FDA gives tentative approval to pain medication from Cipher Pharmaceuticals
ROCKVILLE, Md. The Food and Drug Administration has given tentative approval to a new drug for managing chronic pain, FDA records show.
The agency granted tentative approval to Mississauga, Ontario-based Cipher Pharmaceuticals’ CIP-Tramadol (tramadol hydrochloride) extended-release capsules in the 100 mg, 200 mg and 300 mg strengths. The drug uses patented controlled-release bead technology and features both extended-release and immediate-release properties, Cipher said in a statement.
“Tentative approval of our extended-release tramadol is another important achievement for our organization and validates the safety and efficacy of this product, which has an attractive profile for a chronic pain medication,” Cipher president and CEO Larry Andrews said in a company statement. “We are working diligently on the remaining steps toward commercialization, including securing a U.S. marketing partner and addressing the outstanding intellectual property issues.”
Though several companies make generic versions of tramadol hydrochloride in the 50-mg strength, Johnson & Johnson still holds the patent on the three strengths for which Cipher seeks approval, marketing the drug under the brand name Ultram ER. Because of this, Cipher’s approval application to the FDA contained a paragraph III certification under the Hatch-Waxman Act, which means it will seek final approval for the drug after J&J’s patent expires in 2014. A paragraph IV certification, which would assert that J&J’s patent is invalid, unenforceable or would not be infringed upon, would likely provoke a patent-infringement lawsuit.
Three patients using psoriasis drug developed deadly infection, FDA says
ROCKVILLE, Md. Three patients, and possibly one more, using a biotech drug for treating psoriasis developed a deadly viral infection of the brain, according to a Food and Drug Administration advisory.
The FDA said Thursday that three patients taking Genentech’s drug Raptiva (efalizumab) for more than three years developed progressive multifocal leukoencephalopathy and died. One more may have developed the disease. None were receiving other treatments that suppress the immune system.
In October, the labeling for Raptiva was revised to highlight in a boxed warning the risks of dangerous infections, including PML. The drug works by suppressing T-cells.
PML results from an opportunistic infection by the JC virus, causing irreversible decline in brain function and death in people with severely weakened immune systems. According to the National Institutes of Health, most people carry the JC virus, though it is harmless to those with healthy immune systems.
The agency is reviewing the reports and has said it will ensure that the risks of Raptiva do not outweigh its benefits, that patients receiving the drug are clearly informed of the signs and symptoms of PML and that healthcare professionals carefully monitor patients for possible development of the disease.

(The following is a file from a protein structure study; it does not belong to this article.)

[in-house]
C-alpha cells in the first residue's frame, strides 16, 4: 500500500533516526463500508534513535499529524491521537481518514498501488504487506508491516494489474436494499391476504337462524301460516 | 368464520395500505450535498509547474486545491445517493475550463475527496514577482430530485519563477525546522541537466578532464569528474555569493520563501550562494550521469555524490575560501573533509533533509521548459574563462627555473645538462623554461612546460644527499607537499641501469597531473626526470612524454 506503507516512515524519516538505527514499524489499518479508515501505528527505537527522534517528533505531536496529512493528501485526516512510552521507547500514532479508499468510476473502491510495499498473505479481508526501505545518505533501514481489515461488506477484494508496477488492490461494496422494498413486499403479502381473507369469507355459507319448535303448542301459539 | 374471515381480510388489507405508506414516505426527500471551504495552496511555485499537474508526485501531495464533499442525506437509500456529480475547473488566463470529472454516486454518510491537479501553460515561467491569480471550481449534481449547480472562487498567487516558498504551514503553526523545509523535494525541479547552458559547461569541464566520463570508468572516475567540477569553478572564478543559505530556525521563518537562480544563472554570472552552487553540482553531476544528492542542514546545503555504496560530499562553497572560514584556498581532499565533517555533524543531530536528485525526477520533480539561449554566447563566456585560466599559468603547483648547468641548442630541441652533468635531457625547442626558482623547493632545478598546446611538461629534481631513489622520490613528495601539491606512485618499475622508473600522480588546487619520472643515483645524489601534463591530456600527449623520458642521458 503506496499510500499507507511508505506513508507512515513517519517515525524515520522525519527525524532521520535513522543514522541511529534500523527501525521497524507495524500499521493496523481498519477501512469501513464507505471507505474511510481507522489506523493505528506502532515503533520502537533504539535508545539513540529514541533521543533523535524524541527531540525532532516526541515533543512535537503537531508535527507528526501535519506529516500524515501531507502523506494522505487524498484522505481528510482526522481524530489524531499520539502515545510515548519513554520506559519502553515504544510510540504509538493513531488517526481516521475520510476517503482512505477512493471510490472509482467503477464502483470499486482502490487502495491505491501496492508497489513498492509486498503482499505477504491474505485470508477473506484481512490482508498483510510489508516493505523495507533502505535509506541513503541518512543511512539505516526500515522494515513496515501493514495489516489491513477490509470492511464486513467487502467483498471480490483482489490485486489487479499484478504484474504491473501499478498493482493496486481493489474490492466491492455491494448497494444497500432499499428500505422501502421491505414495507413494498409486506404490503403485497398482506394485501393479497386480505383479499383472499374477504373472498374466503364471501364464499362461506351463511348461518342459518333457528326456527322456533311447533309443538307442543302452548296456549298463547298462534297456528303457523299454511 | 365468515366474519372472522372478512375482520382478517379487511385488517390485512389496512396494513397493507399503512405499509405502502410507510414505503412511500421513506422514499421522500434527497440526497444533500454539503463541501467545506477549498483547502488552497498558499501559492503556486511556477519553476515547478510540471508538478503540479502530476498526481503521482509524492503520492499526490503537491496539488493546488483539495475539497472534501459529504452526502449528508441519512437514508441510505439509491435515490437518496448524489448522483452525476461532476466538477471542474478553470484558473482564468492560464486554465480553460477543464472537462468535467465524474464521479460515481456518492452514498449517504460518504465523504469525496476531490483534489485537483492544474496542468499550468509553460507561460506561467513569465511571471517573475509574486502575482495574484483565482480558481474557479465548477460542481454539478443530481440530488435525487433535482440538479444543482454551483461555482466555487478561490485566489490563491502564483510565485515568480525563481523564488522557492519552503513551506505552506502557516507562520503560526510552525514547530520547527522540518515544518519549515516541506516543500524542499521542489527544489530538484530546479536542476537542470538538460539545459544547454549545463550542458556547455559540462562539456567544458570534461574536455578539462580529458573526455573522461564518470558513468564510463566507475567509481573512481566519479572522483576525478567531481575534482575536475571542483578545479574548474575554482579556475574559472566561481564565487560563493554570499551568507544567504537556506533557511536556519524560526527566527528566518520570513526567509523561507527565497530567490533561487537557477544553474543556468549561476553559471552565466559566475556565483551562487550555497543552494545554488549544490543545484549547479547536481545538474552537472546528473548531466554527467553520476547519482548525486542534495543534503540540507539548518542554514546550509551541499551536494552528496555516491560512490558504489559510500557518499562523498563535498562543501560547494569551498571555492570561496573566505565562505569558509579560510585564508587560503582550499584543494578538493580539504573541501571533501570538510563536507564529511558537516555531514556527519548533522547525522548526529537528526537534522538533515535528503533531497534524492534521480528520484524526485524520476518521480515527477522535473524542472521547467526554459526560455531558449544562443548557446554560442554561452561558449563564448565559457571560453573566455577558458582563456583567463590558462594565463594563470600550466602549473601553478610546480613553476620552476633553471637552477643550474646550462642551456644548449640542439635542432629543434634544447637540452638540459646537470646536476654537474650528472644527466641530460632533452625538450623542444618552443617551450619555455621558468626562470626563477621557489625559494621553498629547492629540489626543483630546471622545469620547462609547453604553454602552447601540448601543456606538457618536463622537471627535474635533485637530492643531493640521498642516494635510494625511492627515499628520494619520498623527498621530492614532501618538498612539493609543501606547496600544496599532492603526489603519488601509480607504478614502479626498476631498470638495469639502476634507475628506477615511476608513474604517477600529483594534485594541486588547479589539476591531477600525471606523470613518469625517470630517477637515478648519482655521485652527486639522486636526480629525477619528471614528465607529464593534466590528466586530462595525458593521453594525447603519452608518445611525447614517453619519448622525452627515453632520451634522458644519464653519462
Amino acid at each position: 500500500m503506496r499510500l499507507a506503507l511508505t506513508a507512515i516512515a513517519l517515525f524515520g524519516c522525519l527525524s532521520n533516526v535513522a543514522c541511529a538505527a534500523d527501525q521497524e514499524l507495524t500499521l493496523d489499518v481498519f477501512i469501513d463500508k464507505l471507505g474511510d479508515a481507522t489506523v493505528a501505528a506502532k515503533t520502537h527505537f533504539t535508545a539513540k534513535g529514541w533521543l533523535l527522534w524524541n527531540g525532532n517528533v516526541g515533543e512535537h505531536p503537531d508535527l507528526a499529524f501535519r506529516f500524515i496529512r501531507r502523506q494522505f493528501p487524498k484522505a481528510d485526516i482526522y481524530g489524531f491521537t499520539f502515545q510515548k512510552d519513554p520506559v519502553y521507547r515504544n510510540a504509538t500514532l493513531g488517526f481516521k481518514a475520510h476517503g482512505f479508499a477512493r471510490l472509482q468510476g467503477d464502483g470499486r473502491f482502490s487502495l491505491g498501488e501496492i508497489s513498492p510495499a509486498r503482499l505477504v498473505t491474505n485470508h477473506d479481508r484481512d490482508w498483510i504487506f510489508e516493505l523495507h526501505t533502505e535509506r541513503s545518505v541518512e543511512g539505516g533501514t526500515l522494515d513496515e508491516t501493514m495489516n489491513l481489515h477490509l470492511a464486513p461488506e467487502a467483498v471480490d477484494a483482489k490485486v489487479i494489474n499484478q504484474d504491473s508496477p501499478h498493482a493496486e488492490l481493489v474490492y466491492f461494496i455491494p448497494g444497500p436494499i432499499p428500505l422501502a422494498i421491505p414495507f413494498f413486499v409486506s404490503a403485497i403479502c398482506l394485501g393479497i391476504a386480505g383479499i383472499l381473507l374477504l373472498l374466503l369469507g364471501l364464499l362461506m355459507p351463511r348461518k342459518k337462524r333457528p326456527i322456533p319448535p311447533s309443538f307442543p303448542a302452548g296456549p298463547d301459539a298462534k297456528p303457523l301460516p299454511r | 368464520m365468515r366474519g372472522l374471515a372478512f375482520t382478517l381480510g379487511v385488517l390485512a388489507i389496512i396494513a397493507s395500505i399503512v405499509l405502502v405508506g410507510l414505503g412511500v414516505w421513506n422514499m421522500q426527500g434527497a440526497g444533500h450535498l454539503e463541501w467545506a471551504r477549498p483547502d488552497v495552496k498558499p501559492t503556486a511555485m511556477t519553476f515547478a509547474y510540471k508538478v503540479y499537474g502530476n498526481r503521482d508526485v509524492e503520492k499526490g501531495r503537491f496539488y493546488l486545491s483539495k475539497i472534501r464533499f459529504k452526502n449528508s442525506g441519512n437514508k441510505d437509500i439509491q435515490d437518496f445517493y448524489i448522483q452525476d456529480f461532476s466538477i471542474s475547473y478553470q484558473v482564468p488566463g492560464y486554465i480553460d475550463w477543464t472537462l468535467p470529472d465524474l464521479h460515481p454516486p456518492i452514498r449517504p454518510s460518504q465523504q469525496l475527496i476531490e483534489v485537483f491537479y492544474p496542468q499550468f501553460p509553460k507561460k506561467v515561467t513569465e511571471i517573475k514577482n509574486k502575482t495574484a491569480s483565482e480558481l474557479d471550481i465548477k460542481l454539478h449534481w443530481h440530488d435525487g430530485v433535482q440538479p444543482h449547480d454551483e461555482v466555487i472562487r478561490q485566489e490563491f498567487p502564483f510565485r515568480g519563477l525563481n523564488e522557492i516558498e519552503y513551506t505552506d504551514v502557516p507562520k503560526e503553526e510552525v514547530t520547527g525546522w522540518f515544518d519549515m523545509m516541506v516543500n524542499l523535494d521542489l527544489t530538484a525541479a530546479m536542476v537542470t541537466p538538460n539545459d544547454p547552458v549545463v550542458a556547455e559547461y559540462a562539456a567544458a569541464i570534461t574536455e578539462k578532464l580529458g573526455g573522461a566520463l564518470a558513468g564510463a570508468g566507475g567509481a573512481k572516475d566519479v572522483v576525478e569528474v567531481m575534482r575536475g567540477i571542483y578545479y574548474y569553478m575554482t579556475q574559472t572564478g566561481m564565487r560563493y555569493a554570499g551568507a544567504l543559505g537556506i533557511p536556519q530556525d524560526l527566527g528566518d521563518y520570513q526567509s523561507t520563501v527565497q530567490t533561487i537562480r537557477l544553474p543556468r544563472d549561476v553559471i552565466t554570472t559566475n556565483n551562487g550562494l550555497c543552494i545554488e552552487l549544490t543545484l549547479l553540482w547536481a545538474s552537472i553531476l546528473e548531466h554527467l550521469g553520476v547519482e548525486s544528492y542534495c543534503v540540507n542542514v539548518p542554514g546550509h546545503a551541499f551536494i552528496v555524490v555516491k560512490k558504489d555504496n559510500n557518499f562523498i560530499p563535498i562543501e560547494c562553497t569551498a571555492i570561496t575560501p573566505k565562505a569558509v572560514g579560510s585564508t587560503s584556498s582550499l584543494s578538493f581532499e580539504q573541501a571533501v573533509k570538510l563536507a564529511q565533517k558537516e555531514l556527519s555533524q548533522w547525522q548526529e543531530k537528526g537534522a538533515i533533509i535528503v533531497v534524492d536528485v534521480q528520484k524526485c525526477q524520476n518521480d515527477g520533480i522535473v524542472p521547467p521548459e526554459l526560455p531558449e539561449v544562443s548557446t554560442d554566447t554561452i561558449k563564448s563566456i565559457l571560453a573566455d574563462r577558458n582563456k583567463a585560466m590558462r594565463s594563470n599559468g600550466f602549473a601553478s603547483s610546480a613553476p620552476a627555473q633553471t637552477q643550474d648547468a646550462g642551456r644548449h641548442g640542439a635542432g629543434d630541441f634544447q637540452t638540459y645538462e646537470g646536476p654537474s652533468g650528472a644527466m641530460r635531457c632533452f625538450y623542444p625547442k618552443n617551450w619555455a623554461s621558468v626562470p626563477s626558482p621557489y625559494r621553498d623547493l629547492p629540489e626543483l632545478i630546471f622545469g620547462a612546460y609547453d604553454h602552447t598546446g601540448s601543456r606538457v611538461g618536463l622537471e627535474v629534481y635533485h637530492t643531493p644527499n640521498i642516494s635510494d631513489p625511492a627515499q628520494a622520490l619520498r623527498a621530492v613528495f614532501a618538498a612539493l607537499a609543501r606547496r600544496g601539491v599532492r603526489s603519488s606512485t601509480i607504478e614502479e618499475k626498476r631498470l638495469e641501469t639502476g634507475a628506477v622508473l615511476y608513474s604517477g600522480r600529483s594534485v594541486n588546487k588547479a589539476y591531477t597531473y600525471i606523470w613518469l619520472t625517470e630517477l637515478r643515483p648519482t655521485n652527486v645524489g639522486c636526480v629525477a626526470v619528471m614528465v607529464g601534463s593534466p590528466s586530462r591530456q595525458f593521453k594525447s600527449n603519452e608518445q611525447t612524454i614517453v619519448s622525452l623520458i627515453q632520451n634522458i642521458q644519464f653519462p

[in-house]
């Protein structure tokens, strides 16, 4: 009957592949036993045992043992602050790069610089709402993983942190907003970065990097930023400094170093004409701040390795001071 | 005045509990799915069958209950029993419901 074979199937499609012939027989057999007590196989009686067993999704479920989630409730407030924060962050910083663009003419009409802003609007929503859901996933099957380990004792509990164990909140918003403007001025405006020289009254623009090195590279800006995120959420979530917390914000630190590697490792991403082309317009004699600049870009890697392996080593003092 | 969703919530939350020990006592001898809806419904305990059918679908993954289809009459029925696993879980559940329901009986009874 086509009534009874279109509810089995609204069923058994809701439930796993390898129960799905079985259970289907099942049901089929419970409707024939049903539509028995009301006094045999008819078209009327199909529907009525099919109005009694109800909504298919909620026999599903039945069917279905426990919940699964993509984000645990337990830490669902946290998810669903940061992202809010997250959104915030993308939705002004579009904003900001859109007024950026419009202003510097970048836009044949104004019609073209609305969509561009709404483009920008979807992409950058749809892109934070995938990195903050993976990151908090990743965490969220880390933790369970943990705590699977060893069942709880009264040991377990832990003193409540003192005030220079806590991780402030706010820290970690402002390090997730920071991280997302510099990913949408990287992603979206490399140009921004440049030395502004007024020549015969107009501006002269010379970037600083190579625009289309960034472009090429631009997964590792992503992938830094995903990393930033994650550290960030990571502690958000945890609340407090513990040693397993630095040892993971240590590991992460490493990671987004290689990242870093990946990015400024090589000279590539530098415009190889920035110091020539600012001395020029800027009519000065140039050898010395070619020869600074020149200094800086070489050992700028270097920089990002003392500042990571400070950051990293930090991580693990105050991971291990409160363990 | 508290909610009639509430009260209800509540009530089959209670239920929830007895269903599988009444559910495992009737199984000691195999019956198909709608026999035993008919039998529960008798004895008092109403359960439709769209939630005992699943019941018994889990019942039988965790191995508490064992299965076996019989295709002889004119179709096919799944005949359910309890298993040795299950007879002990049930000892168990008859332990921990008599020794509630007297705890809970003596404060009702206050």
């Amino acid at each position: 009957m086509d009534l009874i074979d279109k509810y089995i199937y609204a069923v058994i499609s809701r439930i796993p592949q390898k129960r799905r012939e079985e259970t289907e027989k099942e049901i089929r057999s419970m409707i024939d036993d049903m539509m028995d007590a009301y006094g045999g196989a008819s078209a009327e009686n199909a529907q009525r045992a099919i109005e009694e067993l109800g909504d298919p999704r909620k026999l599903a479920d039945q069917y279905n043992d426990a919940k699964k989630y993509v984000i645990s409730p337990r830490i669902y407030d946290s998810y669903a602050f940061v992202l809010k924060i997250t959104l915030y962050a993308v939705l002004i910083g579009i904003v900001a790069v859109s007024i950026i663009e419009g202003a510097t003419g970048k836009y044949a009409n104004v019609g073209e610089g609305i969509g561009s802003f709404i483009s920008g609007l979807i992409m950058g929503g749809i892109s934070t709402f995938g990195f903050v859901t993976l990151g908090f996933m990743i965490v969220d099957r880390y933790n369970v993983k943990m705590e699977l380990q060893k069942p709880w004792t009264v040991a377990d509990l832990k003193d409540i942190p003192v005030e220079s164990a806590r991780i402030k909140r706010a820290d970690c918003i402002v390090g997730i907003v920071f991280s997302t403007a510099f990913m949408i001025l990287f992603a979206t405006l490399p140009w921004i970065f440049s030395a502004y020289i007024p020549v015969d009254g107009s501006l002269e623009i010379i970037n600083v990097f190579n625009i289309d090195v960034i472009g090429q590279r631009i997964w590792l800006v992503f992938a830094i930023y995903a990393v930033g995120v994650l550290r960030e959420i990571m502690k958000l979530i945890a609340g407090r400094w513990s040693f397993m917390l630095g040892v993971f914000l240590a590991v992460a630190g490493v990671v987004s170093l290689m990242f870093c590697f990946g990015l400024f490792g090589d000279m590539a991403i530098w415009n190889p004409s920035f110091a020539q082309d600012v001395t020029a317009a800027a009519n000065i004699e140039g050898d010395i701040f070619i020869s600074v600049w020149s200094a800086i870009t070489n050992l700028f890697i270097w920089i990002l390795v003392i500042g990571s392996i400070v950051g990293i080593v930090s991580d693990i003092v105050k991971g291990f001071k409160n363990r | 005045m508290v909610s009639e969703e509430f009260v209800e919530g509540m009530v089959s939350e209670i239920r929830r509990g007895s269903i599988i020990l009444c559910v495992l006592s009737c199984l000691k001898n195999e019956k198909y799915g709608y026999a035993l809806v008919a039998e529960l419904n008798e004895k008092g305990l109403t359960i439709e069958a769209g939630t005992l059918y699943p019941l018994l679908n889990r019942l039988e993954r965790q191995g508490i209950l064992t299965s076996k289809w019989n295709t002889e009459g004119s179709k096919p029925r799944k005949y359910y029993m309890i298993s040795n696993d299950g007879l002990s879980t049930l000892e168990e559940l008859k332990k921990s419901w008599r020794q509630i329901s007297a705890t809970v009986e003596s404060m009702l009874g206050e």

NACDS chairman Giancamilli urges Canadian retailers to unify
TORONTO In a deft display of cross-border diplomacy, National Association of Chain Drug Stores chairman Andy Giancamilli today made common cause with Canadian pharmacy operators while urging them to adopt some of the same grassroots lobbying strategies now wielded by their American counterparts.
Giancamilli, the Kmart and Perry Drug Stores veteran who is CEO of Canada’s largest drug store network, Katz Group North America, and its U.S. subsidiary, Minnesota-based Snyder’s Drug Stores, is no stranger to pharmacy and general merchandise retailing on either side of the border. Addressing the Canadian Association of Chain Drug Stores’ Chain Drug Conference 2009 here this morning, he made good use of that dual-country perspective.
“It’s worth the dialogue to consider how each country can improve the health care of its citizens. And each country can learn from each other,” Giancamilli told CACDS members in an appearance that coincided with Pres. Barack Obama’s first trip to Canada since his inauguration last month.
Recapping the state of pharmacy retailing in the U.S., NACDS’ chairman told conference-goers that their American counterparts are staging an increasingly coordinated battle to educate policymakers and lawmakers on retail pharmacy’s concerns — and to win their support for pharmacy-friendly legislation and regulations.
“We are encouraging NACDS members to be the face of pharmacy in the minds of lawmakers,” Giancamilli said. “Just this month, NACDS launched RxIMPACT. This is the brand name for everything we do in the area of pharmacy tours for legislators, helping NACDS members write to their elected officials, arranging Congressional meetings for NACDS members in Washington DC, and more.
“RxIMPACT is the way for NACDS and allies to take a stand for better healthcare in a very personal way,” Giancamilli added. “Humbly, I would propose that CACDS and all provincial pharmacists’ associations replicate parts of RxIMPACT here.”
The chain pharmacy veteran said pharmacy owner/operators in Canada could benefit if they “engage more dialog with members of Parliament” through “grassroots communications and mobilization.”
Giancamilli acknowledged the global economic meltdown now dogging retailers on both sides of the U.S.-Canada border, but reminded his listeners of some advice from Pres. John F. Kennedy. “When uncertainty and crisis appear, the words of President John F. Kennedy are many times cited,” Giancamilli said. “He said, ‘The Chinese use two brush strokes to write ‘crisis.’ One brush stroke for danger, the other for opportunity. In a crisis, be aware of the danger, but recognize the opportunity.’
“That’s what were are here to do, and I say let’s go!” Giancamilli added.